Gail and I have so much to be thankful for this year.  Here are a few thoughts.

Gail had her spinal fusion surgery and has successfully recovered.  She’s mobile and out of continual pain. The eight hour surgery was scary for both of us, but all is well now.

I knew what to do when I had chest pains and, with particular thanks to a good friend, I had surgery (quadruple artery bypass on my heart) within three weeks. Since then I’ve recovered well and am back to normal.

We’re thankful that we’re currently in Pleasanton, California, about to have Thanksgiving Dinner with Gail’s niece and nephew and other extended family. We’re sad that we’re here instead of home in St. George because of Gail’s sister Karen passing away this past Sunday, but are thankful that she didn’t suffer long and passed easily to the next life. Gail is particularly thankful that she was able to spend a week with Karen just before she went into the hospital, and they enjoyed wonderful times together.

We’re thankful for all the rest of our family all over the country and glad that they are well and happy, and particularly that Cinda Lester is recovering from her night in the ER with pleurisy.

We’re thankful that we’ll be able to leave tomorrow to take two days to drive back to St. George to see our dogs and fish and get back to all of our normal holiday activities at home and in our wonderful church.

We’re thankful for all of our other friends and pray that all who may read this will have a healthy and happy holiday.

Love to all




50 Years Ago Today

Well, since “What were you doing 50 years ago today?” is one of the leading news stories, on this anniversary of the assassination  of President Kennedy, I thought I’d answer it.

In May 1963 I started working for 73 Magazine in Peterborough, New Hampshire, as an editor, writer, photographer, and general gopher. 73 was small, but the leading amateur radio magazine at the time. We all lived together in a 37 room house that was built in the 1790s. In early November I bought tickets to fly from Boston Logan Airport to Chicago O’Hare for a week’s visit with family in Dolton, Illinois, where my mother and 5 younger siblings were living.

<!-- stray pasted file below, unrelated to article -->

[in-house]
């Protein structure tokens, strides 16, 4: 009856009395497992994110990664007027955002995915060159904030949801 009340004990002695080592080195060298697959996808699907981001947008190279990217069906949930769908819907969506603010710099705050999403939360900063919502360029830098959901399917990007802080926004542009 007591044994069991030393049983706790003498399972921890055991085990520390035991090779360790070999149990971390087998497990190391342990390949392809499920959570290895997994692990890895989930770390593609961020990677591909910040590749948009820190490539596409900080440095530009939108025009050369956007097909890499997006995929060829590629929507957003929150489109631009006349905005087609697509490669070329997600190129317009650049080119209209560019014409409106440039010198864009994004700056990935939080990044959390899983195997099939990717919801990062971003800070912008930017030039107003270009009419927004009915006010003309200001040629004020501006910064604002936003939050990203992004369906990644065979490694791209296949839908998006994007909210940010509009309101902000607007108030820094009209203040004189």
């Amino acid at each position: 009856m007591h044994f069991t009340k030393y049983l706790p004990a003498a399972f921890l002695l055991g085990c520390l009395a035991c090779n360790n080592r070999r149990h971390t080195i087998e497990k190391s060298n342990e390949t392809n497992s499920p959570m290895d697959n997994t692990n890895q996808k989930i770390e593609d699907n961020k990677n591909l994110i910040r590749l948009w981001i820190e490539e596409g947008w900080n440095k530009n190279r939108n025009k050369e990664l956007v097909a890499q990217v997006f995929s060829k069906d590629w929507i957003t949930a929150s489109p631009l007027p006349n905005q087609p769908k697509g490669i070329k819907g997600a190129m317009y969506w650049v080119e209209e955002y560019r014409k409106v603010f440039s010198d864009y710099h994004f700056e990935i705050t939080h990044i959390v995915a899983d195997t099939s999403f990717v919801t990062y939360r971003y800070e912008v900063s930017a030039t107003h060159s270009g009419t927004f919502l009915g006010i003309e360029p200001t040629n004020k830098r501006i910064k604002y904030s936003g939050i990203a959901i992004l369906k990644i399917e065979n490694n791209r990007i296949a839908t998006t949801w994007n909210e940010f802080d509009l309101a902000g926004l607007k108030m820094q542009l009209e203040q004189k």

Early on the morning of Friday, November 22, I took a Greyhound bus from Peterborough to Boston, arriving mid morning. I had several hours before I had to head to the airport, so I spent the time walking around Boston. I had lunch in a little bar on Boston Common and was just walking around taking in the sights and window shopping when I realized that people were starting to gather in small groups, around a few who were walking with small transistor radios.  I edged in and realized that the broadcasts were saying that Kennedy had been shot and was going to the hospital. We were all shocked, and many were crying.  I kept walking around somewhat dazed and realized that another group was peering in the a large glass window. The window was for a TV station that always had a couple of teletype machines printing out stories from AP and UPI for anyone to read.  Every once in a while a staff member came by and tore off some of the printout (which was typed pretty slowly) to take back to a newsroom or somewhere else.  The feed was nothing but latest reports, incomplete and partial, of the news from Dallas. People moved in, and away, but I stayed, transfixed. I knew I had to get a cab to Logan but couldn’t leave. Just then the news came in that JFK was indeed dead.